3-1/2 Inch Tube

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Model T Ford Forum: Forum 2018: 3-1/2 Inch Tube
Top of pagePrevious messageNext messageBottom of page Link to this message  By Robert Hoops - Burton,Texas on Monday, April 09, 2018 - 09:27 pm:

I decided to put a new rubber stem tube in the spare tire on my ’22 roadster as the old one was not holding air for long. All of the other tires (30x3-1/2) have heavy old red/orange tubes in them with no flaps and were like that when I bought the car in 1988. The valve stem guts in the old spare tube disintegrated when I removed it. I believe that this tube is Vietnamese. I was thinking about buying a tube and flap from one the vendors but thought to check my in trove first. I found two tubes, each wrapped in plastic bags. One was unlabeled except for “30x3.5” printed on the tire. The other was labeled “30x3.5, for bias ply and radial use” and the tire had a Universal logo plus “30x3.5 STR135, Made in Mexico” printed on it. The first tube leaked badly when I put a little air in it so I trashed it. The Mexican tube weighed about 2-1/2 to 3 times as much as the other one and it doesn’t leak. I am thinking about using this tube (remember, this is just for a spare) but when inflating it some, the inside diameter of the tube fits over the outside diameter of the tire. Is this normal or is this not a tube for me to use?


Top of pagePrevious messageNext messageBottom of page Link to this message  By Steve Jelf, Parkerfield KS on Monday, April 09, 2018 - 10:24 pm:

Some folks have used the same tires and tubes for fifty years or more with no trouble, but my experience has been otherwise. I don't know what to tell you about the size, but if you decide to use the Mexican tube for a spare I would certainly have a more recent back up tube in the car. Even if it's a quality item, I believe age takes a toll on rubber products.


Top of pagePrevious messageNext messageBottom of page Link to this message  By John Zibell, Huntsville, AL on Monday, April 09, 2018 - 10:28 pm:

I'm with Steve on this. That tire and tube if you mount it on the car needs to work properly. I do a bit of motorcycle work for folks and I will never put a used tube in a tire. I carry the same philosophy to Model Ts.


Top of pagePrevious messageNext messageBottom of page Link to this message  By Mark Gregush Portland Oregon on Tuesday, April 10, 2018 - 12:29 pm:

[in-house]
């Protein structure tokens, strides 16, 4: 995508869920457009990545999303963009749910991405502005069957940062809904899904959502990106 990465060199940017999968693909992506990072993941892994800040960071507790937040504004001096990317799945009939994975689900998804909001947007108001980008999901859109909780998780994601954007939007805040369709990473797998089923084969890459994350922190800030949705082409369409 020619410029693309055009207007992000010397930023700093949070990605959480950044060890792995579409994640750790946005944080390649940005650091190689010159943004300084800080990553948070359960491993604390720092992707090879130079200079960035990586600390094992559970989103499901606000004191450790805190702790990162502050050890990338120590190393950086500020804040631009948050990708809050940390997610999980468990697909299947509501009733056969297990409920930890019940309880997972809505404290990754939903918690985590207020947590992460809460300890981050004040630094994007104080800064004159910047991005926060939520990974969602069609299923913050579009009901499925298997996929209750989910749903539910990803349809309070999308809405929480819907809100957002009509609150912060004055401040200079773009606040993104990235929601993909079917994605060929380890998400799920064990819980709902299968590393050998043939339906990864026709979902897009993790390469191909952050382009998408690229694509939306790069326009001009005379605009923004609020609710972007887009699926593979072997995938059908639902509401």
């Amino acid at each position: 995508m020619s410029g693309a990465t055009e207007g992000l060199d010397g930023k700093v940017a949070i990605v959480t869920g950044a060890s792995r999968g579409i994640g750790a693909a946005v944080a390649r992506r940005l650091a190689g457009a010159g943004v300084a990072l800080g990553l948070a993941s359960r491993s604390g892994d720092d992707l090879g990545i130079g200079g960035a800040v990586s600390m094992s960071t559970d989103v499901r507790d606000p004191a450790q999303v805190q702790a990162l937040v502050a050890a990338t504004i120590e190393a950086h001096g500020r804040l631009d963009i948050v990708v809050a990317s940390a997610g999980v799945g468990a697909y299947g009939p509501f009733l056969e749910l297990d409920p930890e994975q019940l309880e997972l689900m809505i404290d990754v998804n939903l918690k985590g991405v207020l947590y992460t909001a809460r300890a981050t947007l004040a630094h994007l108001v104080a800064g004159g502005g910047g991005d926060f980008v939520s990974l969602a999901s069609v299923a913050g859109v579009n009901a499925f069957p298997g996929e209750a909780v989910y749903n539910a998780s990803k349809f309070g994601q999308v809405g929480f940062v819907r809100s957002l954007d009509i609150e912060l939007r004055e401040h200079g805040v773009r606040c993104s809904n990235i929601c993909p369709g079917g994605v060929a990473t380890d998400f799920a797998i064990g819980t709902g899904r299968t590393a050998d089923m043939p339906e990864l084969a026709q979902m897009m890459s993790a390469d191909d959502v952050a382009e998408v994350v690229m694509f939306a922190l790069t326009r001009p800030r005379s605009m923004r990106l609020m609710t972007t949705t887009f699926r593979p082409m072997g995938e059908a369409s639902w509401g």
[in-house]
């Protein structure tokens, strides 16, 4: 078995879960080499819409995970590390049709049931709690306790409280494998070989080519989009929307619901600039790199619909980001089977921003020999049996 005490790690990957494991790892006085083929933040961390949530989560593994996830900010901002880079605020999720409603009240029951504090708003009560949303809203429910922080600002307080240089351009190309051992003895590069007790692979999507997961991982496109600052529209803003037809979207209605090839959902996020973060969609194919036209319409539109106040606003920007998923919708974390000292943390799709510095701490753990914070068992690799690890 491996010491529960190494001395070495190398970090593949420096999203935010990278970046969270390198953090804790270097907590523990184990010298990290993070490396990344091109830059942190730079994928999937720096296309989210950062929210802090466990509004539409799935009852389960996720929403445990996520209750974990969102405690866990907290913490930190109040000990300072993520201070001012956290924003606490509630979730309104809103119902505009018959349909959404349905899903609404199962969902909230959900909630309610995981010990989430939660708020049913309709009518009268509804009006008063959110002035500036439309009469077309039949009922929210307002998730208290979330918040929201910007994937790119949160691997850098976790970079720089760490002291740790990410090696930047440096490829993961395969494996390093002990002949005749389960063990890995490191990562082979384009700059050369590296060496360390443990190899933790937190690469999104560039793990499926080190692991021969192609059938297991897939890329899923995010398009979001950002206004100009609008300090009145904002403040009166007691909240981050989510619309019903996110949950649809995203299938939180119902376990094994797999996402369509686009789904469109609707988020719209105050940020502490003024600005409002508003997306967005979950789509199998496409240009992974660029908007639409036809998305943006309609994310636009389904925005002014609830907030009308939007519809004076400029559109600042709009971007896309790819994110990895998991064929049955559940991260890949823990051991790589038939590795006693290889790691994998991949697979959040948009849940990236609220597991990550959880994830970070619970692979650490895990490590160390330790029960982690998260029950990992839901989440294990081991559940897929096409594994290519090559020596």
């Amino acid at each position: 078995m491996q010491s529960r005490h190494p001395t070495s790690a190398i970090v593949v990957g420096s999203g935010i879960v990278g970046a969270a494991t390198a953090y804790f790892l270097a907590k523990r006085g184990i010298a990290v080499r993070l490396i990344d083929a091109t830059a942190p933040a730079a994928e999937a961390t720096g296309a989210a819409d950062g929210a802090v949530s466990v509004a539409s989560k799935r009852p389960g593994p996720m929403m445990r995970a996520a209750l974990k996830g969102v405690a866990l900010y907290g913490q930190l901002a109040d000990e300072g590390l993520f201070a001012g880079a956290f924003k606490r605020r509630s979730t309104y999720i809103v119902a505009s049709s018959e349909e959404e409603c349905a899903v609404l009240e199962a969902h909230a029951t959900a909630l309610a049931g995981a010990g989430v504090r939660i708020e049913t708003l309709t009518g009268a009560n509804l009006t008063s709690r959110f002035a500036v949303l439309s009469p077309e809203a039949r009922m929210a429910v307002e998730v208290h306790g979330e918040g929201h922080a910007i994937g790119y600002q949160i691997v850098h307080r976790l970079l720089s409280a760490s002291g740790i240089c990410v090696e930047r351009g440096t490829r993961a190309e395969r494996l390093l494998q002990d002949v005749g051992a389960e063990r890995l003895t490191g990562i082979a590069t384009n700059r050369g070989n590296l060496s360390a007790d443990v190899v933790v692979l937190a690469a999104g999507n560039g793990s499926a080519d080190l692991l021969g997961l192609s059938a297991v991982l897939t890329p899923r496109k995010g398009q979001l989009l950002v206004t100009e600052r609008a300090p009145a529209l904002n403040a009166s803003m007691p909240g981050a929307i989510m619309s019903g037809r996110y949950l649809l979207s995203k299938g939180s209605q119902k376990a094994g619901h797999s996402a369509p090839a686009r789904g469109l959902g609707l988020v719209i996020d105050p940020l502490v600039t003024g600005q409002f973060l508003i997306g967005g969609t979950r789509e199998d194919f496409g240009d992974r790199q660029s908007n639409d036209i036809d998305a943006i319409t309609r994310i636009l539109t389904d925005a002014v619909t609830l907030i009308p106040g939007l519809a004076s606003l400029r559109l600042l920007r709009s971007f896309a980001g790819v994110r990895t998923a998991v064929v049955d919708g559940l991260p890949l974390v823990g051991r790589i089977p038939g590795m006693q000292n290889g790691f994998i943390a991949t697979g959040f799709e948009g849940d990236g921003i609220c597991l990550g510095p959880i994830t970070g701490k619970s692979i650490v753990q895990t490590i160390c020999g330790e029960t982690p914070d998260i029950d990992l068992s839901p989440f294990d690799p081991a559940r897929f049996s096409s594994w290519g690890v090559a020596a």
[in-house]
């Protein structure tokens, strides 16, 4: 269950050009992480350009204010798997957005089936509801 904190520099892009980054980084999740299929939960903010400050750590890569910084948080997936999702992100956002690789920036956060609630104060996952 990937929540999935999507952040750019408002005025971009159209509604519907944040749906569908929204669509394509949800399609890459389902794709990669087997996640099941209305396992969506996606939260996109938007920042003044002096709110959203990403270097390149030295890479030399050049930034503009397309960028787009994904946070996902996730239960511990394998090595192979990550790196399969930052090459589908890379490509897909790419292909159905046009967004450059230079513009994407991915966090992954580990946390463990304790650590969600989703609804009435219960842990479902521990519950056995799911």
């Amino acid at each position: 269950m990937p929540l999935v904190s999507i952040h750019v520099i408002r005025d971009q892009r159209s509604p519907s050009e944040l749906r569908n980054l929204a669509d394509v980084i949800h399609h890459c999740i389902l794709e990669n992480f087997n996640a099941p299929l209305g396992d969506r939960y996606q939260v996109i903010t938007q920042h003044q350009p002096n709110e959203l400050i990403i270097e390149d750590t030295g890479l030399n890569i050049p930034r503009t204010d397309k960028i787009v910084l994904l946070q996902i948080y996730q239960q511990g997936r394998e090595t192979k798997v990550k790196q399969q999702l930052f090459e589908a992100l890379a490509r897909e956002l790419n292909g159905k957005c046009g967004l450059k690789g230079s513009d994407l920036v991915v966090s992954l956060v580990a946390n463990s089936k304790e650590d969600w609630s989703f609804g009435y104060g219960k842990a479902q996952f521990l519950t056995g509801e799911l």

My OP and some others. Old or even new tubes that are stored a long time folded in plastic bags or tight in boxes can develop leaks at the folds. I would not have a problem using an old tube but would first inflate it some and let it sit. If it does not hold air just sitting then it wont when mounted.


Top of pagePrevious messageNext messageBottom of page Link to this message  By Allan Bennett - Australia on Wednesday, April 11, 2018 - 06:30 am:

The worst enemies of tubes are sunlight and exposure to the elements. For that reason, the best old tubes are to be found in old tyres still mounted on rims. If you can find them,it is best to fit them up as soon as you can. Otherwise, store them in the cool, in the dark. Inflate before using to make sure they still hold air.

Allan from down under.


Top of pagePrevious messageNext messageBottom of page Link to this message  By Robert Hoops - Burton,Texas on Wednesday, April 11, 2018 - 08:51 am:

Thanks to all of you. I'm hanging the Mexican tube, inflated in my garage for a while though it doesn't show that it's leaking when submerged in my washtub. I bought the car from a farmer in 1988 and I've changed tires on this car about every 5 years due to sidewall checking. I kept using the old tubes that were in the car when I bought it and never used flaps and never had a flat (good luck?). The car didn't have a spare when I bought it but I added one about 5 years later. I replaced the spare several times with the best one of the old tires I was replacing. None of the tubes that I bought for this spare held air as well as the old ones they never hit the ground.
Thanks again, Robert


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